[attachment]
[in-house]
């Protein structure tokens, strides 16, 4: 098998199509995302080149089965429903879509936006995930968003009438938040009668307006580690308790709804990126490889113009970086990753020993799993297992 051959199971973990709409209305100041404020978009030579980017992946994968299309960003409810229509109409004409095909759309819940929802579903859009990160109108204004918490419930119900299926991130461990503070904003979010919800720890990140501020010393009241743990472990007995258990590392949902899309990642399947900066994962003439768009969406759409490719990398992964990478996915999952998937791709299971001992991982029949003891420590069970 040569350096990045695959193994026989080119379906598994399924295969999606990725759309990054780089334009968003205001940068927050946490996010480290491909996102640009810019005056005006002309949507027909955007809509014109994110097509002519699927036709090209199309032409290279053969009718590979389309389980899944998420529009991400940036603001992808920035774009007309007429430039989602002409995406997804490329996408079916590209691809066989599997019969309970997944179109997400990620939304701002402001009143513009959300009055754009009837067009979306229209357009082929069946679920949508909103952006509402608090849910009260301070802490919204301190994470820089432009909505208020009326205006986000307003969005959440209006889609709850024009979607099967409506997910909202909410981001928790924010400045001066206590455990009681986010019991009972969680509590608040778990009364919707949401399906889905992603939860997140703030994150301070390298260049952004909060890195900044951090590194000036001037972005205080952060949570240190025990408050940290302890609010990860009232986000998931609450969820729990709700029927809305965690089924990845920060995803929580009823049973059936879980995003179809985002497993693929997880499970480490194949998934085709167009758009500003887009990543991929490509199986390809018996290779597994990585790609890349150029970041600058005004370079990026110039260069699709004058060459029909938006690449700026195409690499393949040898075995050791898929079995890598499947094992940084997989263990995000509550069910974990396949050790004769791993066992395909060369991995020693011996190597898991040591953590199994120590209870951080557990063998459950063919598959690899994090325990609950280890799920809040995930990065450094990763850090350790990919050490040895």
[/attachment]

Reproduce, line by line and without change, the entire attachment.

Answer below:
[in-house]
């Protein structure tokens, strides 16, 4: 098998199509995302080149089965429903879509936006995930968003009438938040009668307006580690308790709804990126490889113009970086990753020993799993297992 051959199971973990709409209305100041404020978009030579980017992946994968299309960003409810229509109409004409095909759309819940929802579903859009990160109108204004918490419930119900299926991130461990503070904003979010919800720890990140501020010393009241743990472990007995258990590392949902899309990642399947900066994962003439768009969406759409490719990398992964990478996915999952998937791709299971001992991982029949003891420590069970 040569350096990045695959193994026989080119379906598994399924295969999606990725759309990054780089334009968003205001940068927050946490996010480290491909996102640009810019005056005006002309949507027909955007809509014109994110097509002519699927036709090209199309032409290279053969009718590979389309389980899944998420529009991400940036603001992808920035774009007309007429430039989602002409995406997804490329996408079916590209691809066989599997019969309970997944179109997400990620939304701002402001009143513009959300009055754009009837067009979306229209357009082929069946679920949508909103952006509402608090849910009260301070802490919204301190994470820089432009909505208020009326205006986000307003969005959440209006889609709850024009979607099967409506997910909202909410981001928790924010400045001066206590455990009681986010019991009972969680509590608040778990009364919707949401399906889905992603939860997140703030994150301070390298260049952004909060890195900044951090590194000036001037972005205080952060949570240190025990408050940290302890609010990860009232986000998931609450969820729990709700029927809305965690089924990845920060995803929580009823049973059936879980995003179809985002497993693929997880499970480490194949998934085709167009758009500003887009990543991929490509199986390809018996290779597994990585790609890349150029970041600058005004370079990026110039260069699709004058060459029909938006690449700026195409690499393949040898075995050791898929079995890598499947094992940084997989263990995000509550069910974990396949050790004769791993066992395909060369991995020693011996190597898991040591953590199994120590209870951080557990063998459950063919598959690899994090325990609950280890799920809040995930990065450094990763850090350790990919050490040895």